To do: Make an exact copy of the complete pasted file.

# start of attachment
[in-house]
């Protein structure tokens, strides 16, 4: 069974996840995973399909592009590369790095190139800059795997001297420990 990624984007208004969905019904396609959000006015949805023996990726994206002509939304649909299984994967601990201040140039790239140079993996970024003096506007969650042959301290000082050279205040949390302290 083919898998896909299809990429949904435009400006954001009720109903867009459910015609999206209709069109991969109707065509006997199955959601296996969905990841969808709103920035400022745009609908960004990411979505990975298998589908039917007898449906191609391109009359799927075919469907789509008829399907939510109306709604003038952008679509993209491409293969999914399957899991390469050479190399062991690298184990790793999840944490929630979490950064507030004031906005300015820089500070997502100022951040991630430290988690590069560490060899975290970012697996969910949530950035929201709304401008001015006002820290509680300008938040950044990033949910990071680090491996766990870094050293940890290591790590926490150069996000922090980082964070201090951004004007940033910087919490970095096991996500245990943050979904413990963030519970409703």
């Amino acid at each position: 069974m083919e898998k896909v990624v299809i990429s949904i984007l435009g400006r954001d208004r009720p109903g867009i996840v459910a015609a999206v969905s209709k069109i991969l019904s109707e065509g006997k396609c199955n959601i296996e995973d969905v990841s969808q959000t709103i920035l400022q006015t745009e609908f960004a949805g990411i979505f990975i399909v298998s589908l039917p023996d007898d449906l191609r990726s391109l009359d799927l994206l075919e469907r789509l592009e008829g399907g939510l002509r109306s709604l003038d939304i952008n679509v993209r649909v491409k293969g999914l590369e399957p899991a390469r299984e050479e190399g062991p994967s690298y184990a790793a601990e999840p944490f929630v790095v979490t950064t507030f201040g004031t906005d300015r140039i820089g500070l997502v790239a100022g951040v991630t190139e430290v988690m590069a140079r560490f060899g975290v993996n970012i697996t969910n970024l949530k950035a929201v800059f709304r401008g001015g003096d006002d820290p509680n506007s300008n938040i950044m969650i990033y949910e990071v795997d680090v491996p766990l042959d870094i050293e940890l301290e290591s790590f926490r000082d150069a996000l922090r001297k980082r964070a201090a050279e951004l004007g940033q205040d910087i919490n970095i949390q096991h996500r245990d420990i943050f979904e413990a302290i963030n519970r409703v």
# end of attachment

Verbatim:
[in-house]
């Protein structure tokens, strides 16, 4: 069974996840995973399909592009590369790095190139800059795997001297420990 990624984007208004969905019904396609959000006015949805023996990726994206002509939304649909299984994967601990201040140039790239140079993996970024003096506007969650042959301290000082050279205040949390302290 083919898998896909299809990429949904435009400006954001009720109903867009459910015609999206209709069109991969109707065509006997199955959601296996969905990841969808709103920035400022745009609908960004990411979505990975298998589908039917007898449906191609391109009359799927075919469907789509008829399907939510109306709604003038952008679509993209491409293969999914399957899991390469050479190399062991690298184990790793999840944490929630979490950064507030004031906005300015820089500070997502100022951040991630430290988690590069560490060899975290970012697996969910949530950035929201709304401008001015006002820290509680300008938040950044990033949910990071680090491996766990870094050293940890290591790590926490150069996000922090980082964070201090951004004007940033910087919490970095096991996500245990943050979904413990963030519970409703």
């Amino acid at each position: 069974m083919e898998k896909v990624v299809i990429s949904i984007l435009g400006r954001d208004r009720p109903g867009i996840v459910a015609a999206v969905s209709k069109i991969l019904s109707e065509g006997k396609c199955n959601i296996e995973d969905v990841s969808q959000t709103i920035l400022q006015t745009e609908f960004a949805g990411i979505f990975i399909v298998s589908l039917p023996d007898d449906l191609r990726s391109l009359d799927l994206l075919e469907r789509l592009e008829g399907g939510l002509r109306s709604l003038d939304i952008n679509v993209r649909v491409k293969g999914l590369e399957p899991a390469r299984e050479e190399g062991p994967s690298y184990a790793a601990e999840p944490f929630v790095v979490t950064t507030f201040g004031t906005d300015r140039i820089g500070l997502v790239a100022g951040v991630t190139e430290v988690m590069a140079r560490f060899g975290v993996n970012i697996t969910n970024l949530k950035a929201v800059f709304r401008g001015g003096d006002d820290p509680n506007s300008n938040i950044m969650i990033y949910e990071v795997d680090v491996p766990l042959d870094i050293e940890l301290e290591s790590f926490r000082d150069a996000l922090r001297k980082r964070a201090a050279e951004l004007g940033q205040d910087i919490n970095i949390q096991h996500r245990d420990i943050f979904e413990a302290i963030n519970r409703v």